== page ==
Washington D.C. She's known as the "Mother of the Civil Rights" movement. In 1955 she refused to give up her seat to a White man on the Montgomery, Alabama bus. She was arrested and what ensued was a year-long bus boycott in the city. That was a major spark for the civil rights movement.
Parks recently had a statue in her likeness unveiled in the United Sates Capitol's Statuary Hall. The statue is nine feet tall. Parks is seated, wearing a hat and clutching her trademark purse. She is the first Black woman to have a full-length statue in the building-Sojourner Truth the abolitionist also has a bust in the facility.
Washington was not new to Parks. For 20 years she worked as an aide to Rep. John Conyers Jr. (D-Mich.). When she passed away in 2005 she became the first woman and the second Black person to have a casket viewed in the Capitol Rotunda.
Slain U.S. Capitol police officer Jacob Joseph was the first African American so honored. The Statue was sculpted by Eugene Daub and co-designed by Rob Firmin. It was the first statue to be paid for and commissioned by Congress since 1873.
She takes her place among congressmen, governors, and presidents. "Here in the hall, she casts an unlikely silhouette — unassuming in a lineup of proud stares, challenging all of us once more to look up and to draw strength from stillness," said Boehner, R-Ohio.
While Parks and her husband, Raymond, never had a child, her brother, the late Sylvester McCauley, had 13 children. They decided Parks' nieces and nephews didn't need to know the horrible details surrounding her civil rights activism, said Rhea McCauley, Parks' niece.
"They didn't talk about the lynchings and the Jim Crow laws," said McCauley, 61, of Orlando, Fla. "They didn't talk about that stuff to us kids. Everyone wanted to forget about it and sweep it under the rug."
This year is the 150th anniversary of the signing of the Emancipation Proclamation and the 50th anniversary of the March on Washington. We have come long way as a nation." She's the saint of an endless struggle this statue forever ordains Rosa Parks status as an Icon to live out our declaration that we are all created equal," said Assistant Democratic House leader James Clyburn.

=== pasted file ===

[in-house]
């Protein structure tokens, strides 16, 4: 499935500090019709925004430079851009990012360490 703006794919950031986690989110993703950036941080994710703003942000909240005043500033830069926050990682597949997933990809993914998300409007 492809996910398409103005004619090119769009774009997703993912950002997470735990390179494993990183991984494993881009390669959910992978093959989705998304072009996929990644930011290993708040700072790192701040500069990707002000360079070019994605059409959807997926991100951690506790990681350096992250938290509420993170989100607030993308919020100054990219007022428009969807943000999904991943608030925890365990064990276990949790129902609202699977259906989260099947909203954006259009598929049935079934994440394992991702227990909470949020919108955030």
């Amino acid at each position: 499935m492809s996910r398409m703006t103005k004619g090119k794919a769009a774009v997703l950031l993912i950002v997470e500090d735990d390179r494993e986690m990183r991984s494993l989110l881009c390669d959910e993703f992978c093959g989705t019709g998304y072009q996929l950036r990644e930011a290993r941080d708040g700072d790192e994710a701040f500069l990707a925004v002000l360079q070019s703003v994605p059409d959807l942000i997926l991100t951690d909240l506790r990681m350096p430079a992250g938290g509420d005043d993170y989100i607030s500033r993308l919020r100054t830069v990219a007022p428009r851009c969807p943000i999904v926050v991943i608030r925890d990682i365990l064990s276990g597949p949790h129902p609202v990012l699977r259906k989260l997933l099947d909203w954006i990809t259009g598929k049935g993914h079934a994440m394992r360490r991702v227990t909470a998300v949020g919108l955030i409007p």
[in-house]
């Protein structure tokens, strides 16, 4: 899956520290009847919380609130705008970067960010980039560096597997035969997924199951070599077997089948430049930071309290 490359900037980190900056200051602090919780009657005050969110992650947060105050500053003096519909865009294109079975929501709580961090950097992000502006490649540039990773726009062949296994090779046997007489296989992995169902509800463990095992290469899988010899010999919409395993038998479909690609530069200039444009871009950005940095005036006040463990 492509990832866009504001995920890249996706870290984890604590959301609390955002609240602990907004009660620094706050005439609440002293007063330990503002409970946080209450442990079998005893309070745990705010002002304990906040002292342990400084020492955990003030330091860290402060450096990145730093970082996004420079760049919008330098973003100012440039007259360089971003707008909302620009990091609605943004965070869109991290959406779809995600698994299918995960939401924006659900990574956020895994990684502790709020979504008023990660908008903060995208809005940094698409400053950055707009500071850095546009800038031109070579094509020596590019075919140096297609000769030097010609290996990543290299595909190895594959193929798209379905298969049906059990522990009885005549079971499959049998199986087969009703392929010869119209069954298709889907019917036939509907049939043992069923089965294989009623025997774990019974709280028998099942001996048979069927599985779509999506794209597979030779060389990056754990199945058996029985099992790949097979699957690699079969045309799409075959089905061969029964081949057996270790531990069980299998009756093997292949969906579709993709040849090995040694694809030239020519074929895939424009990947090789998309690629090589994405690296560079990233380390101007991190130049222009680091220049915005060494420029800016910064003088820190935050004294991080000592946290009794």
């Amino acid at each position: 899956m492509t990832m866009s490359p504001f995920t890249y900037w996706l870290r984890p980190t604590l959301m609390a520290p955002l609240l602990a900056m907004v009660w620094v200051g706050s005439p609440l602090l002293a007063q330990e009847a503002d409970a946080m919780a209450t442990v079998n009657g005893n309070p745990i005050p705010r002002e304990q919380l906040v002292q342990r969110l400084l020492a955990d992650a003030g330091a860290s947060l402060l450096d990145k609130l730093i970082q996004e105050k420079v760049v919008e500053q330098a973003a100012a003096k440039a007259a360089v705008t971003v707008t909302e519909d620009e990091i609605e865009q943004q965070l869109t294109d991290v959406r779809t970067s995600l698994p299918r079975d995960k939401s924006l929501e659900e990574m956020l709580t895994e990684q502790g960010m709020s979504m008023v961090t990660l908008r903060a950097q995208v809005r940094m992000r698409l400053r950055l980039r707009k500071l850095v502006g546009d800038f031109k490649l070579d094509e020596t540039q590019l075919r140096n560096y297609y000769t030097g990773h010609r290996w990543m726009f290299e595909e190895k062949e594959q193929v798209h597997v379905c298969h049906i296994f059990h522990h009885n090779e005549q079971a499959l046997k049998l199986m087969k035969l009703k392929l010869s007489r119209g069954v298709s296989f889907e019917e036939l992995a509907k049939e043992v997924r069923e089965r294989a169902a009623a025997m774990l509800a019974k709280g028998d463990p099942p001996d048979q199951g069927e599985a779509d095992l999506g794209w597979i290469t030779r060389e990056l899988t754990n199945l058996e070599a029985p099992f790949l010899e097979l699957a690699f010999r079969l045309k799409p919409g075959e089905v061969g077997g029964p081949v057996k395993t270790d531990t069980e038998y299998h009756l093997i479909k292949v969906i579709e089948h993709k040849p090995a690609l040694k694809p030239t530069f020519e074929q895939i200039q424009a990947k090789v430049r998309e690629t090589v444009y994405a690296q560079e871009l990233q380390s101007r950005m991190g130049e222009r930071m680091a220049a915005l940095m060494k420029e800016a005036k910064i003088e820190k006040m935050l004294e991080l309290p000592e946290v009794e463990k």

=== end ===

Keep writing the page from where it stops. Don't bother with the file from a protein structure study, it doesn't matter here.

Democratic leader Nancy Pelosi read an exerpt of a letter from baseball Hall of Famer Willie Mays who is from Alabama it read: "Most times change does not happen fast-most times it happens bit little by little -Rosa Parks did what was natural. She was tired so she sat down when she did that that sparked outrage and that outrage spread. We will try to remember to encourage change when it serves best. Today we will remember and we will honor."
Parks defiant moment inspired others to sit-in that all paved the way for the Civil Rights Act of 1964 - The Voting Rights Act of 1965. Then the Election of eventual election of an African American President.
Senate Majority Leader Harry Reid, D-Nev., said Parks had "moved the world when she refused to move her seat.
More than a thousand attended including 70 of Parks' relatives traveled to Washington for the ceremony. Parks Niece Sheila Keys assisted in the unveiling.
“She was a true Freedom Fighter,” said Rev. Jessie Jackson. “She gave it her all. She passed the voting rights test all three times she never failed that test.” The test was given to minorities as a deterrent to vote.
“Rosa Parks tells us that there’s always something we can do,” said President Obama. She tells us that we all have responsibilities to ourselves and to one another.”
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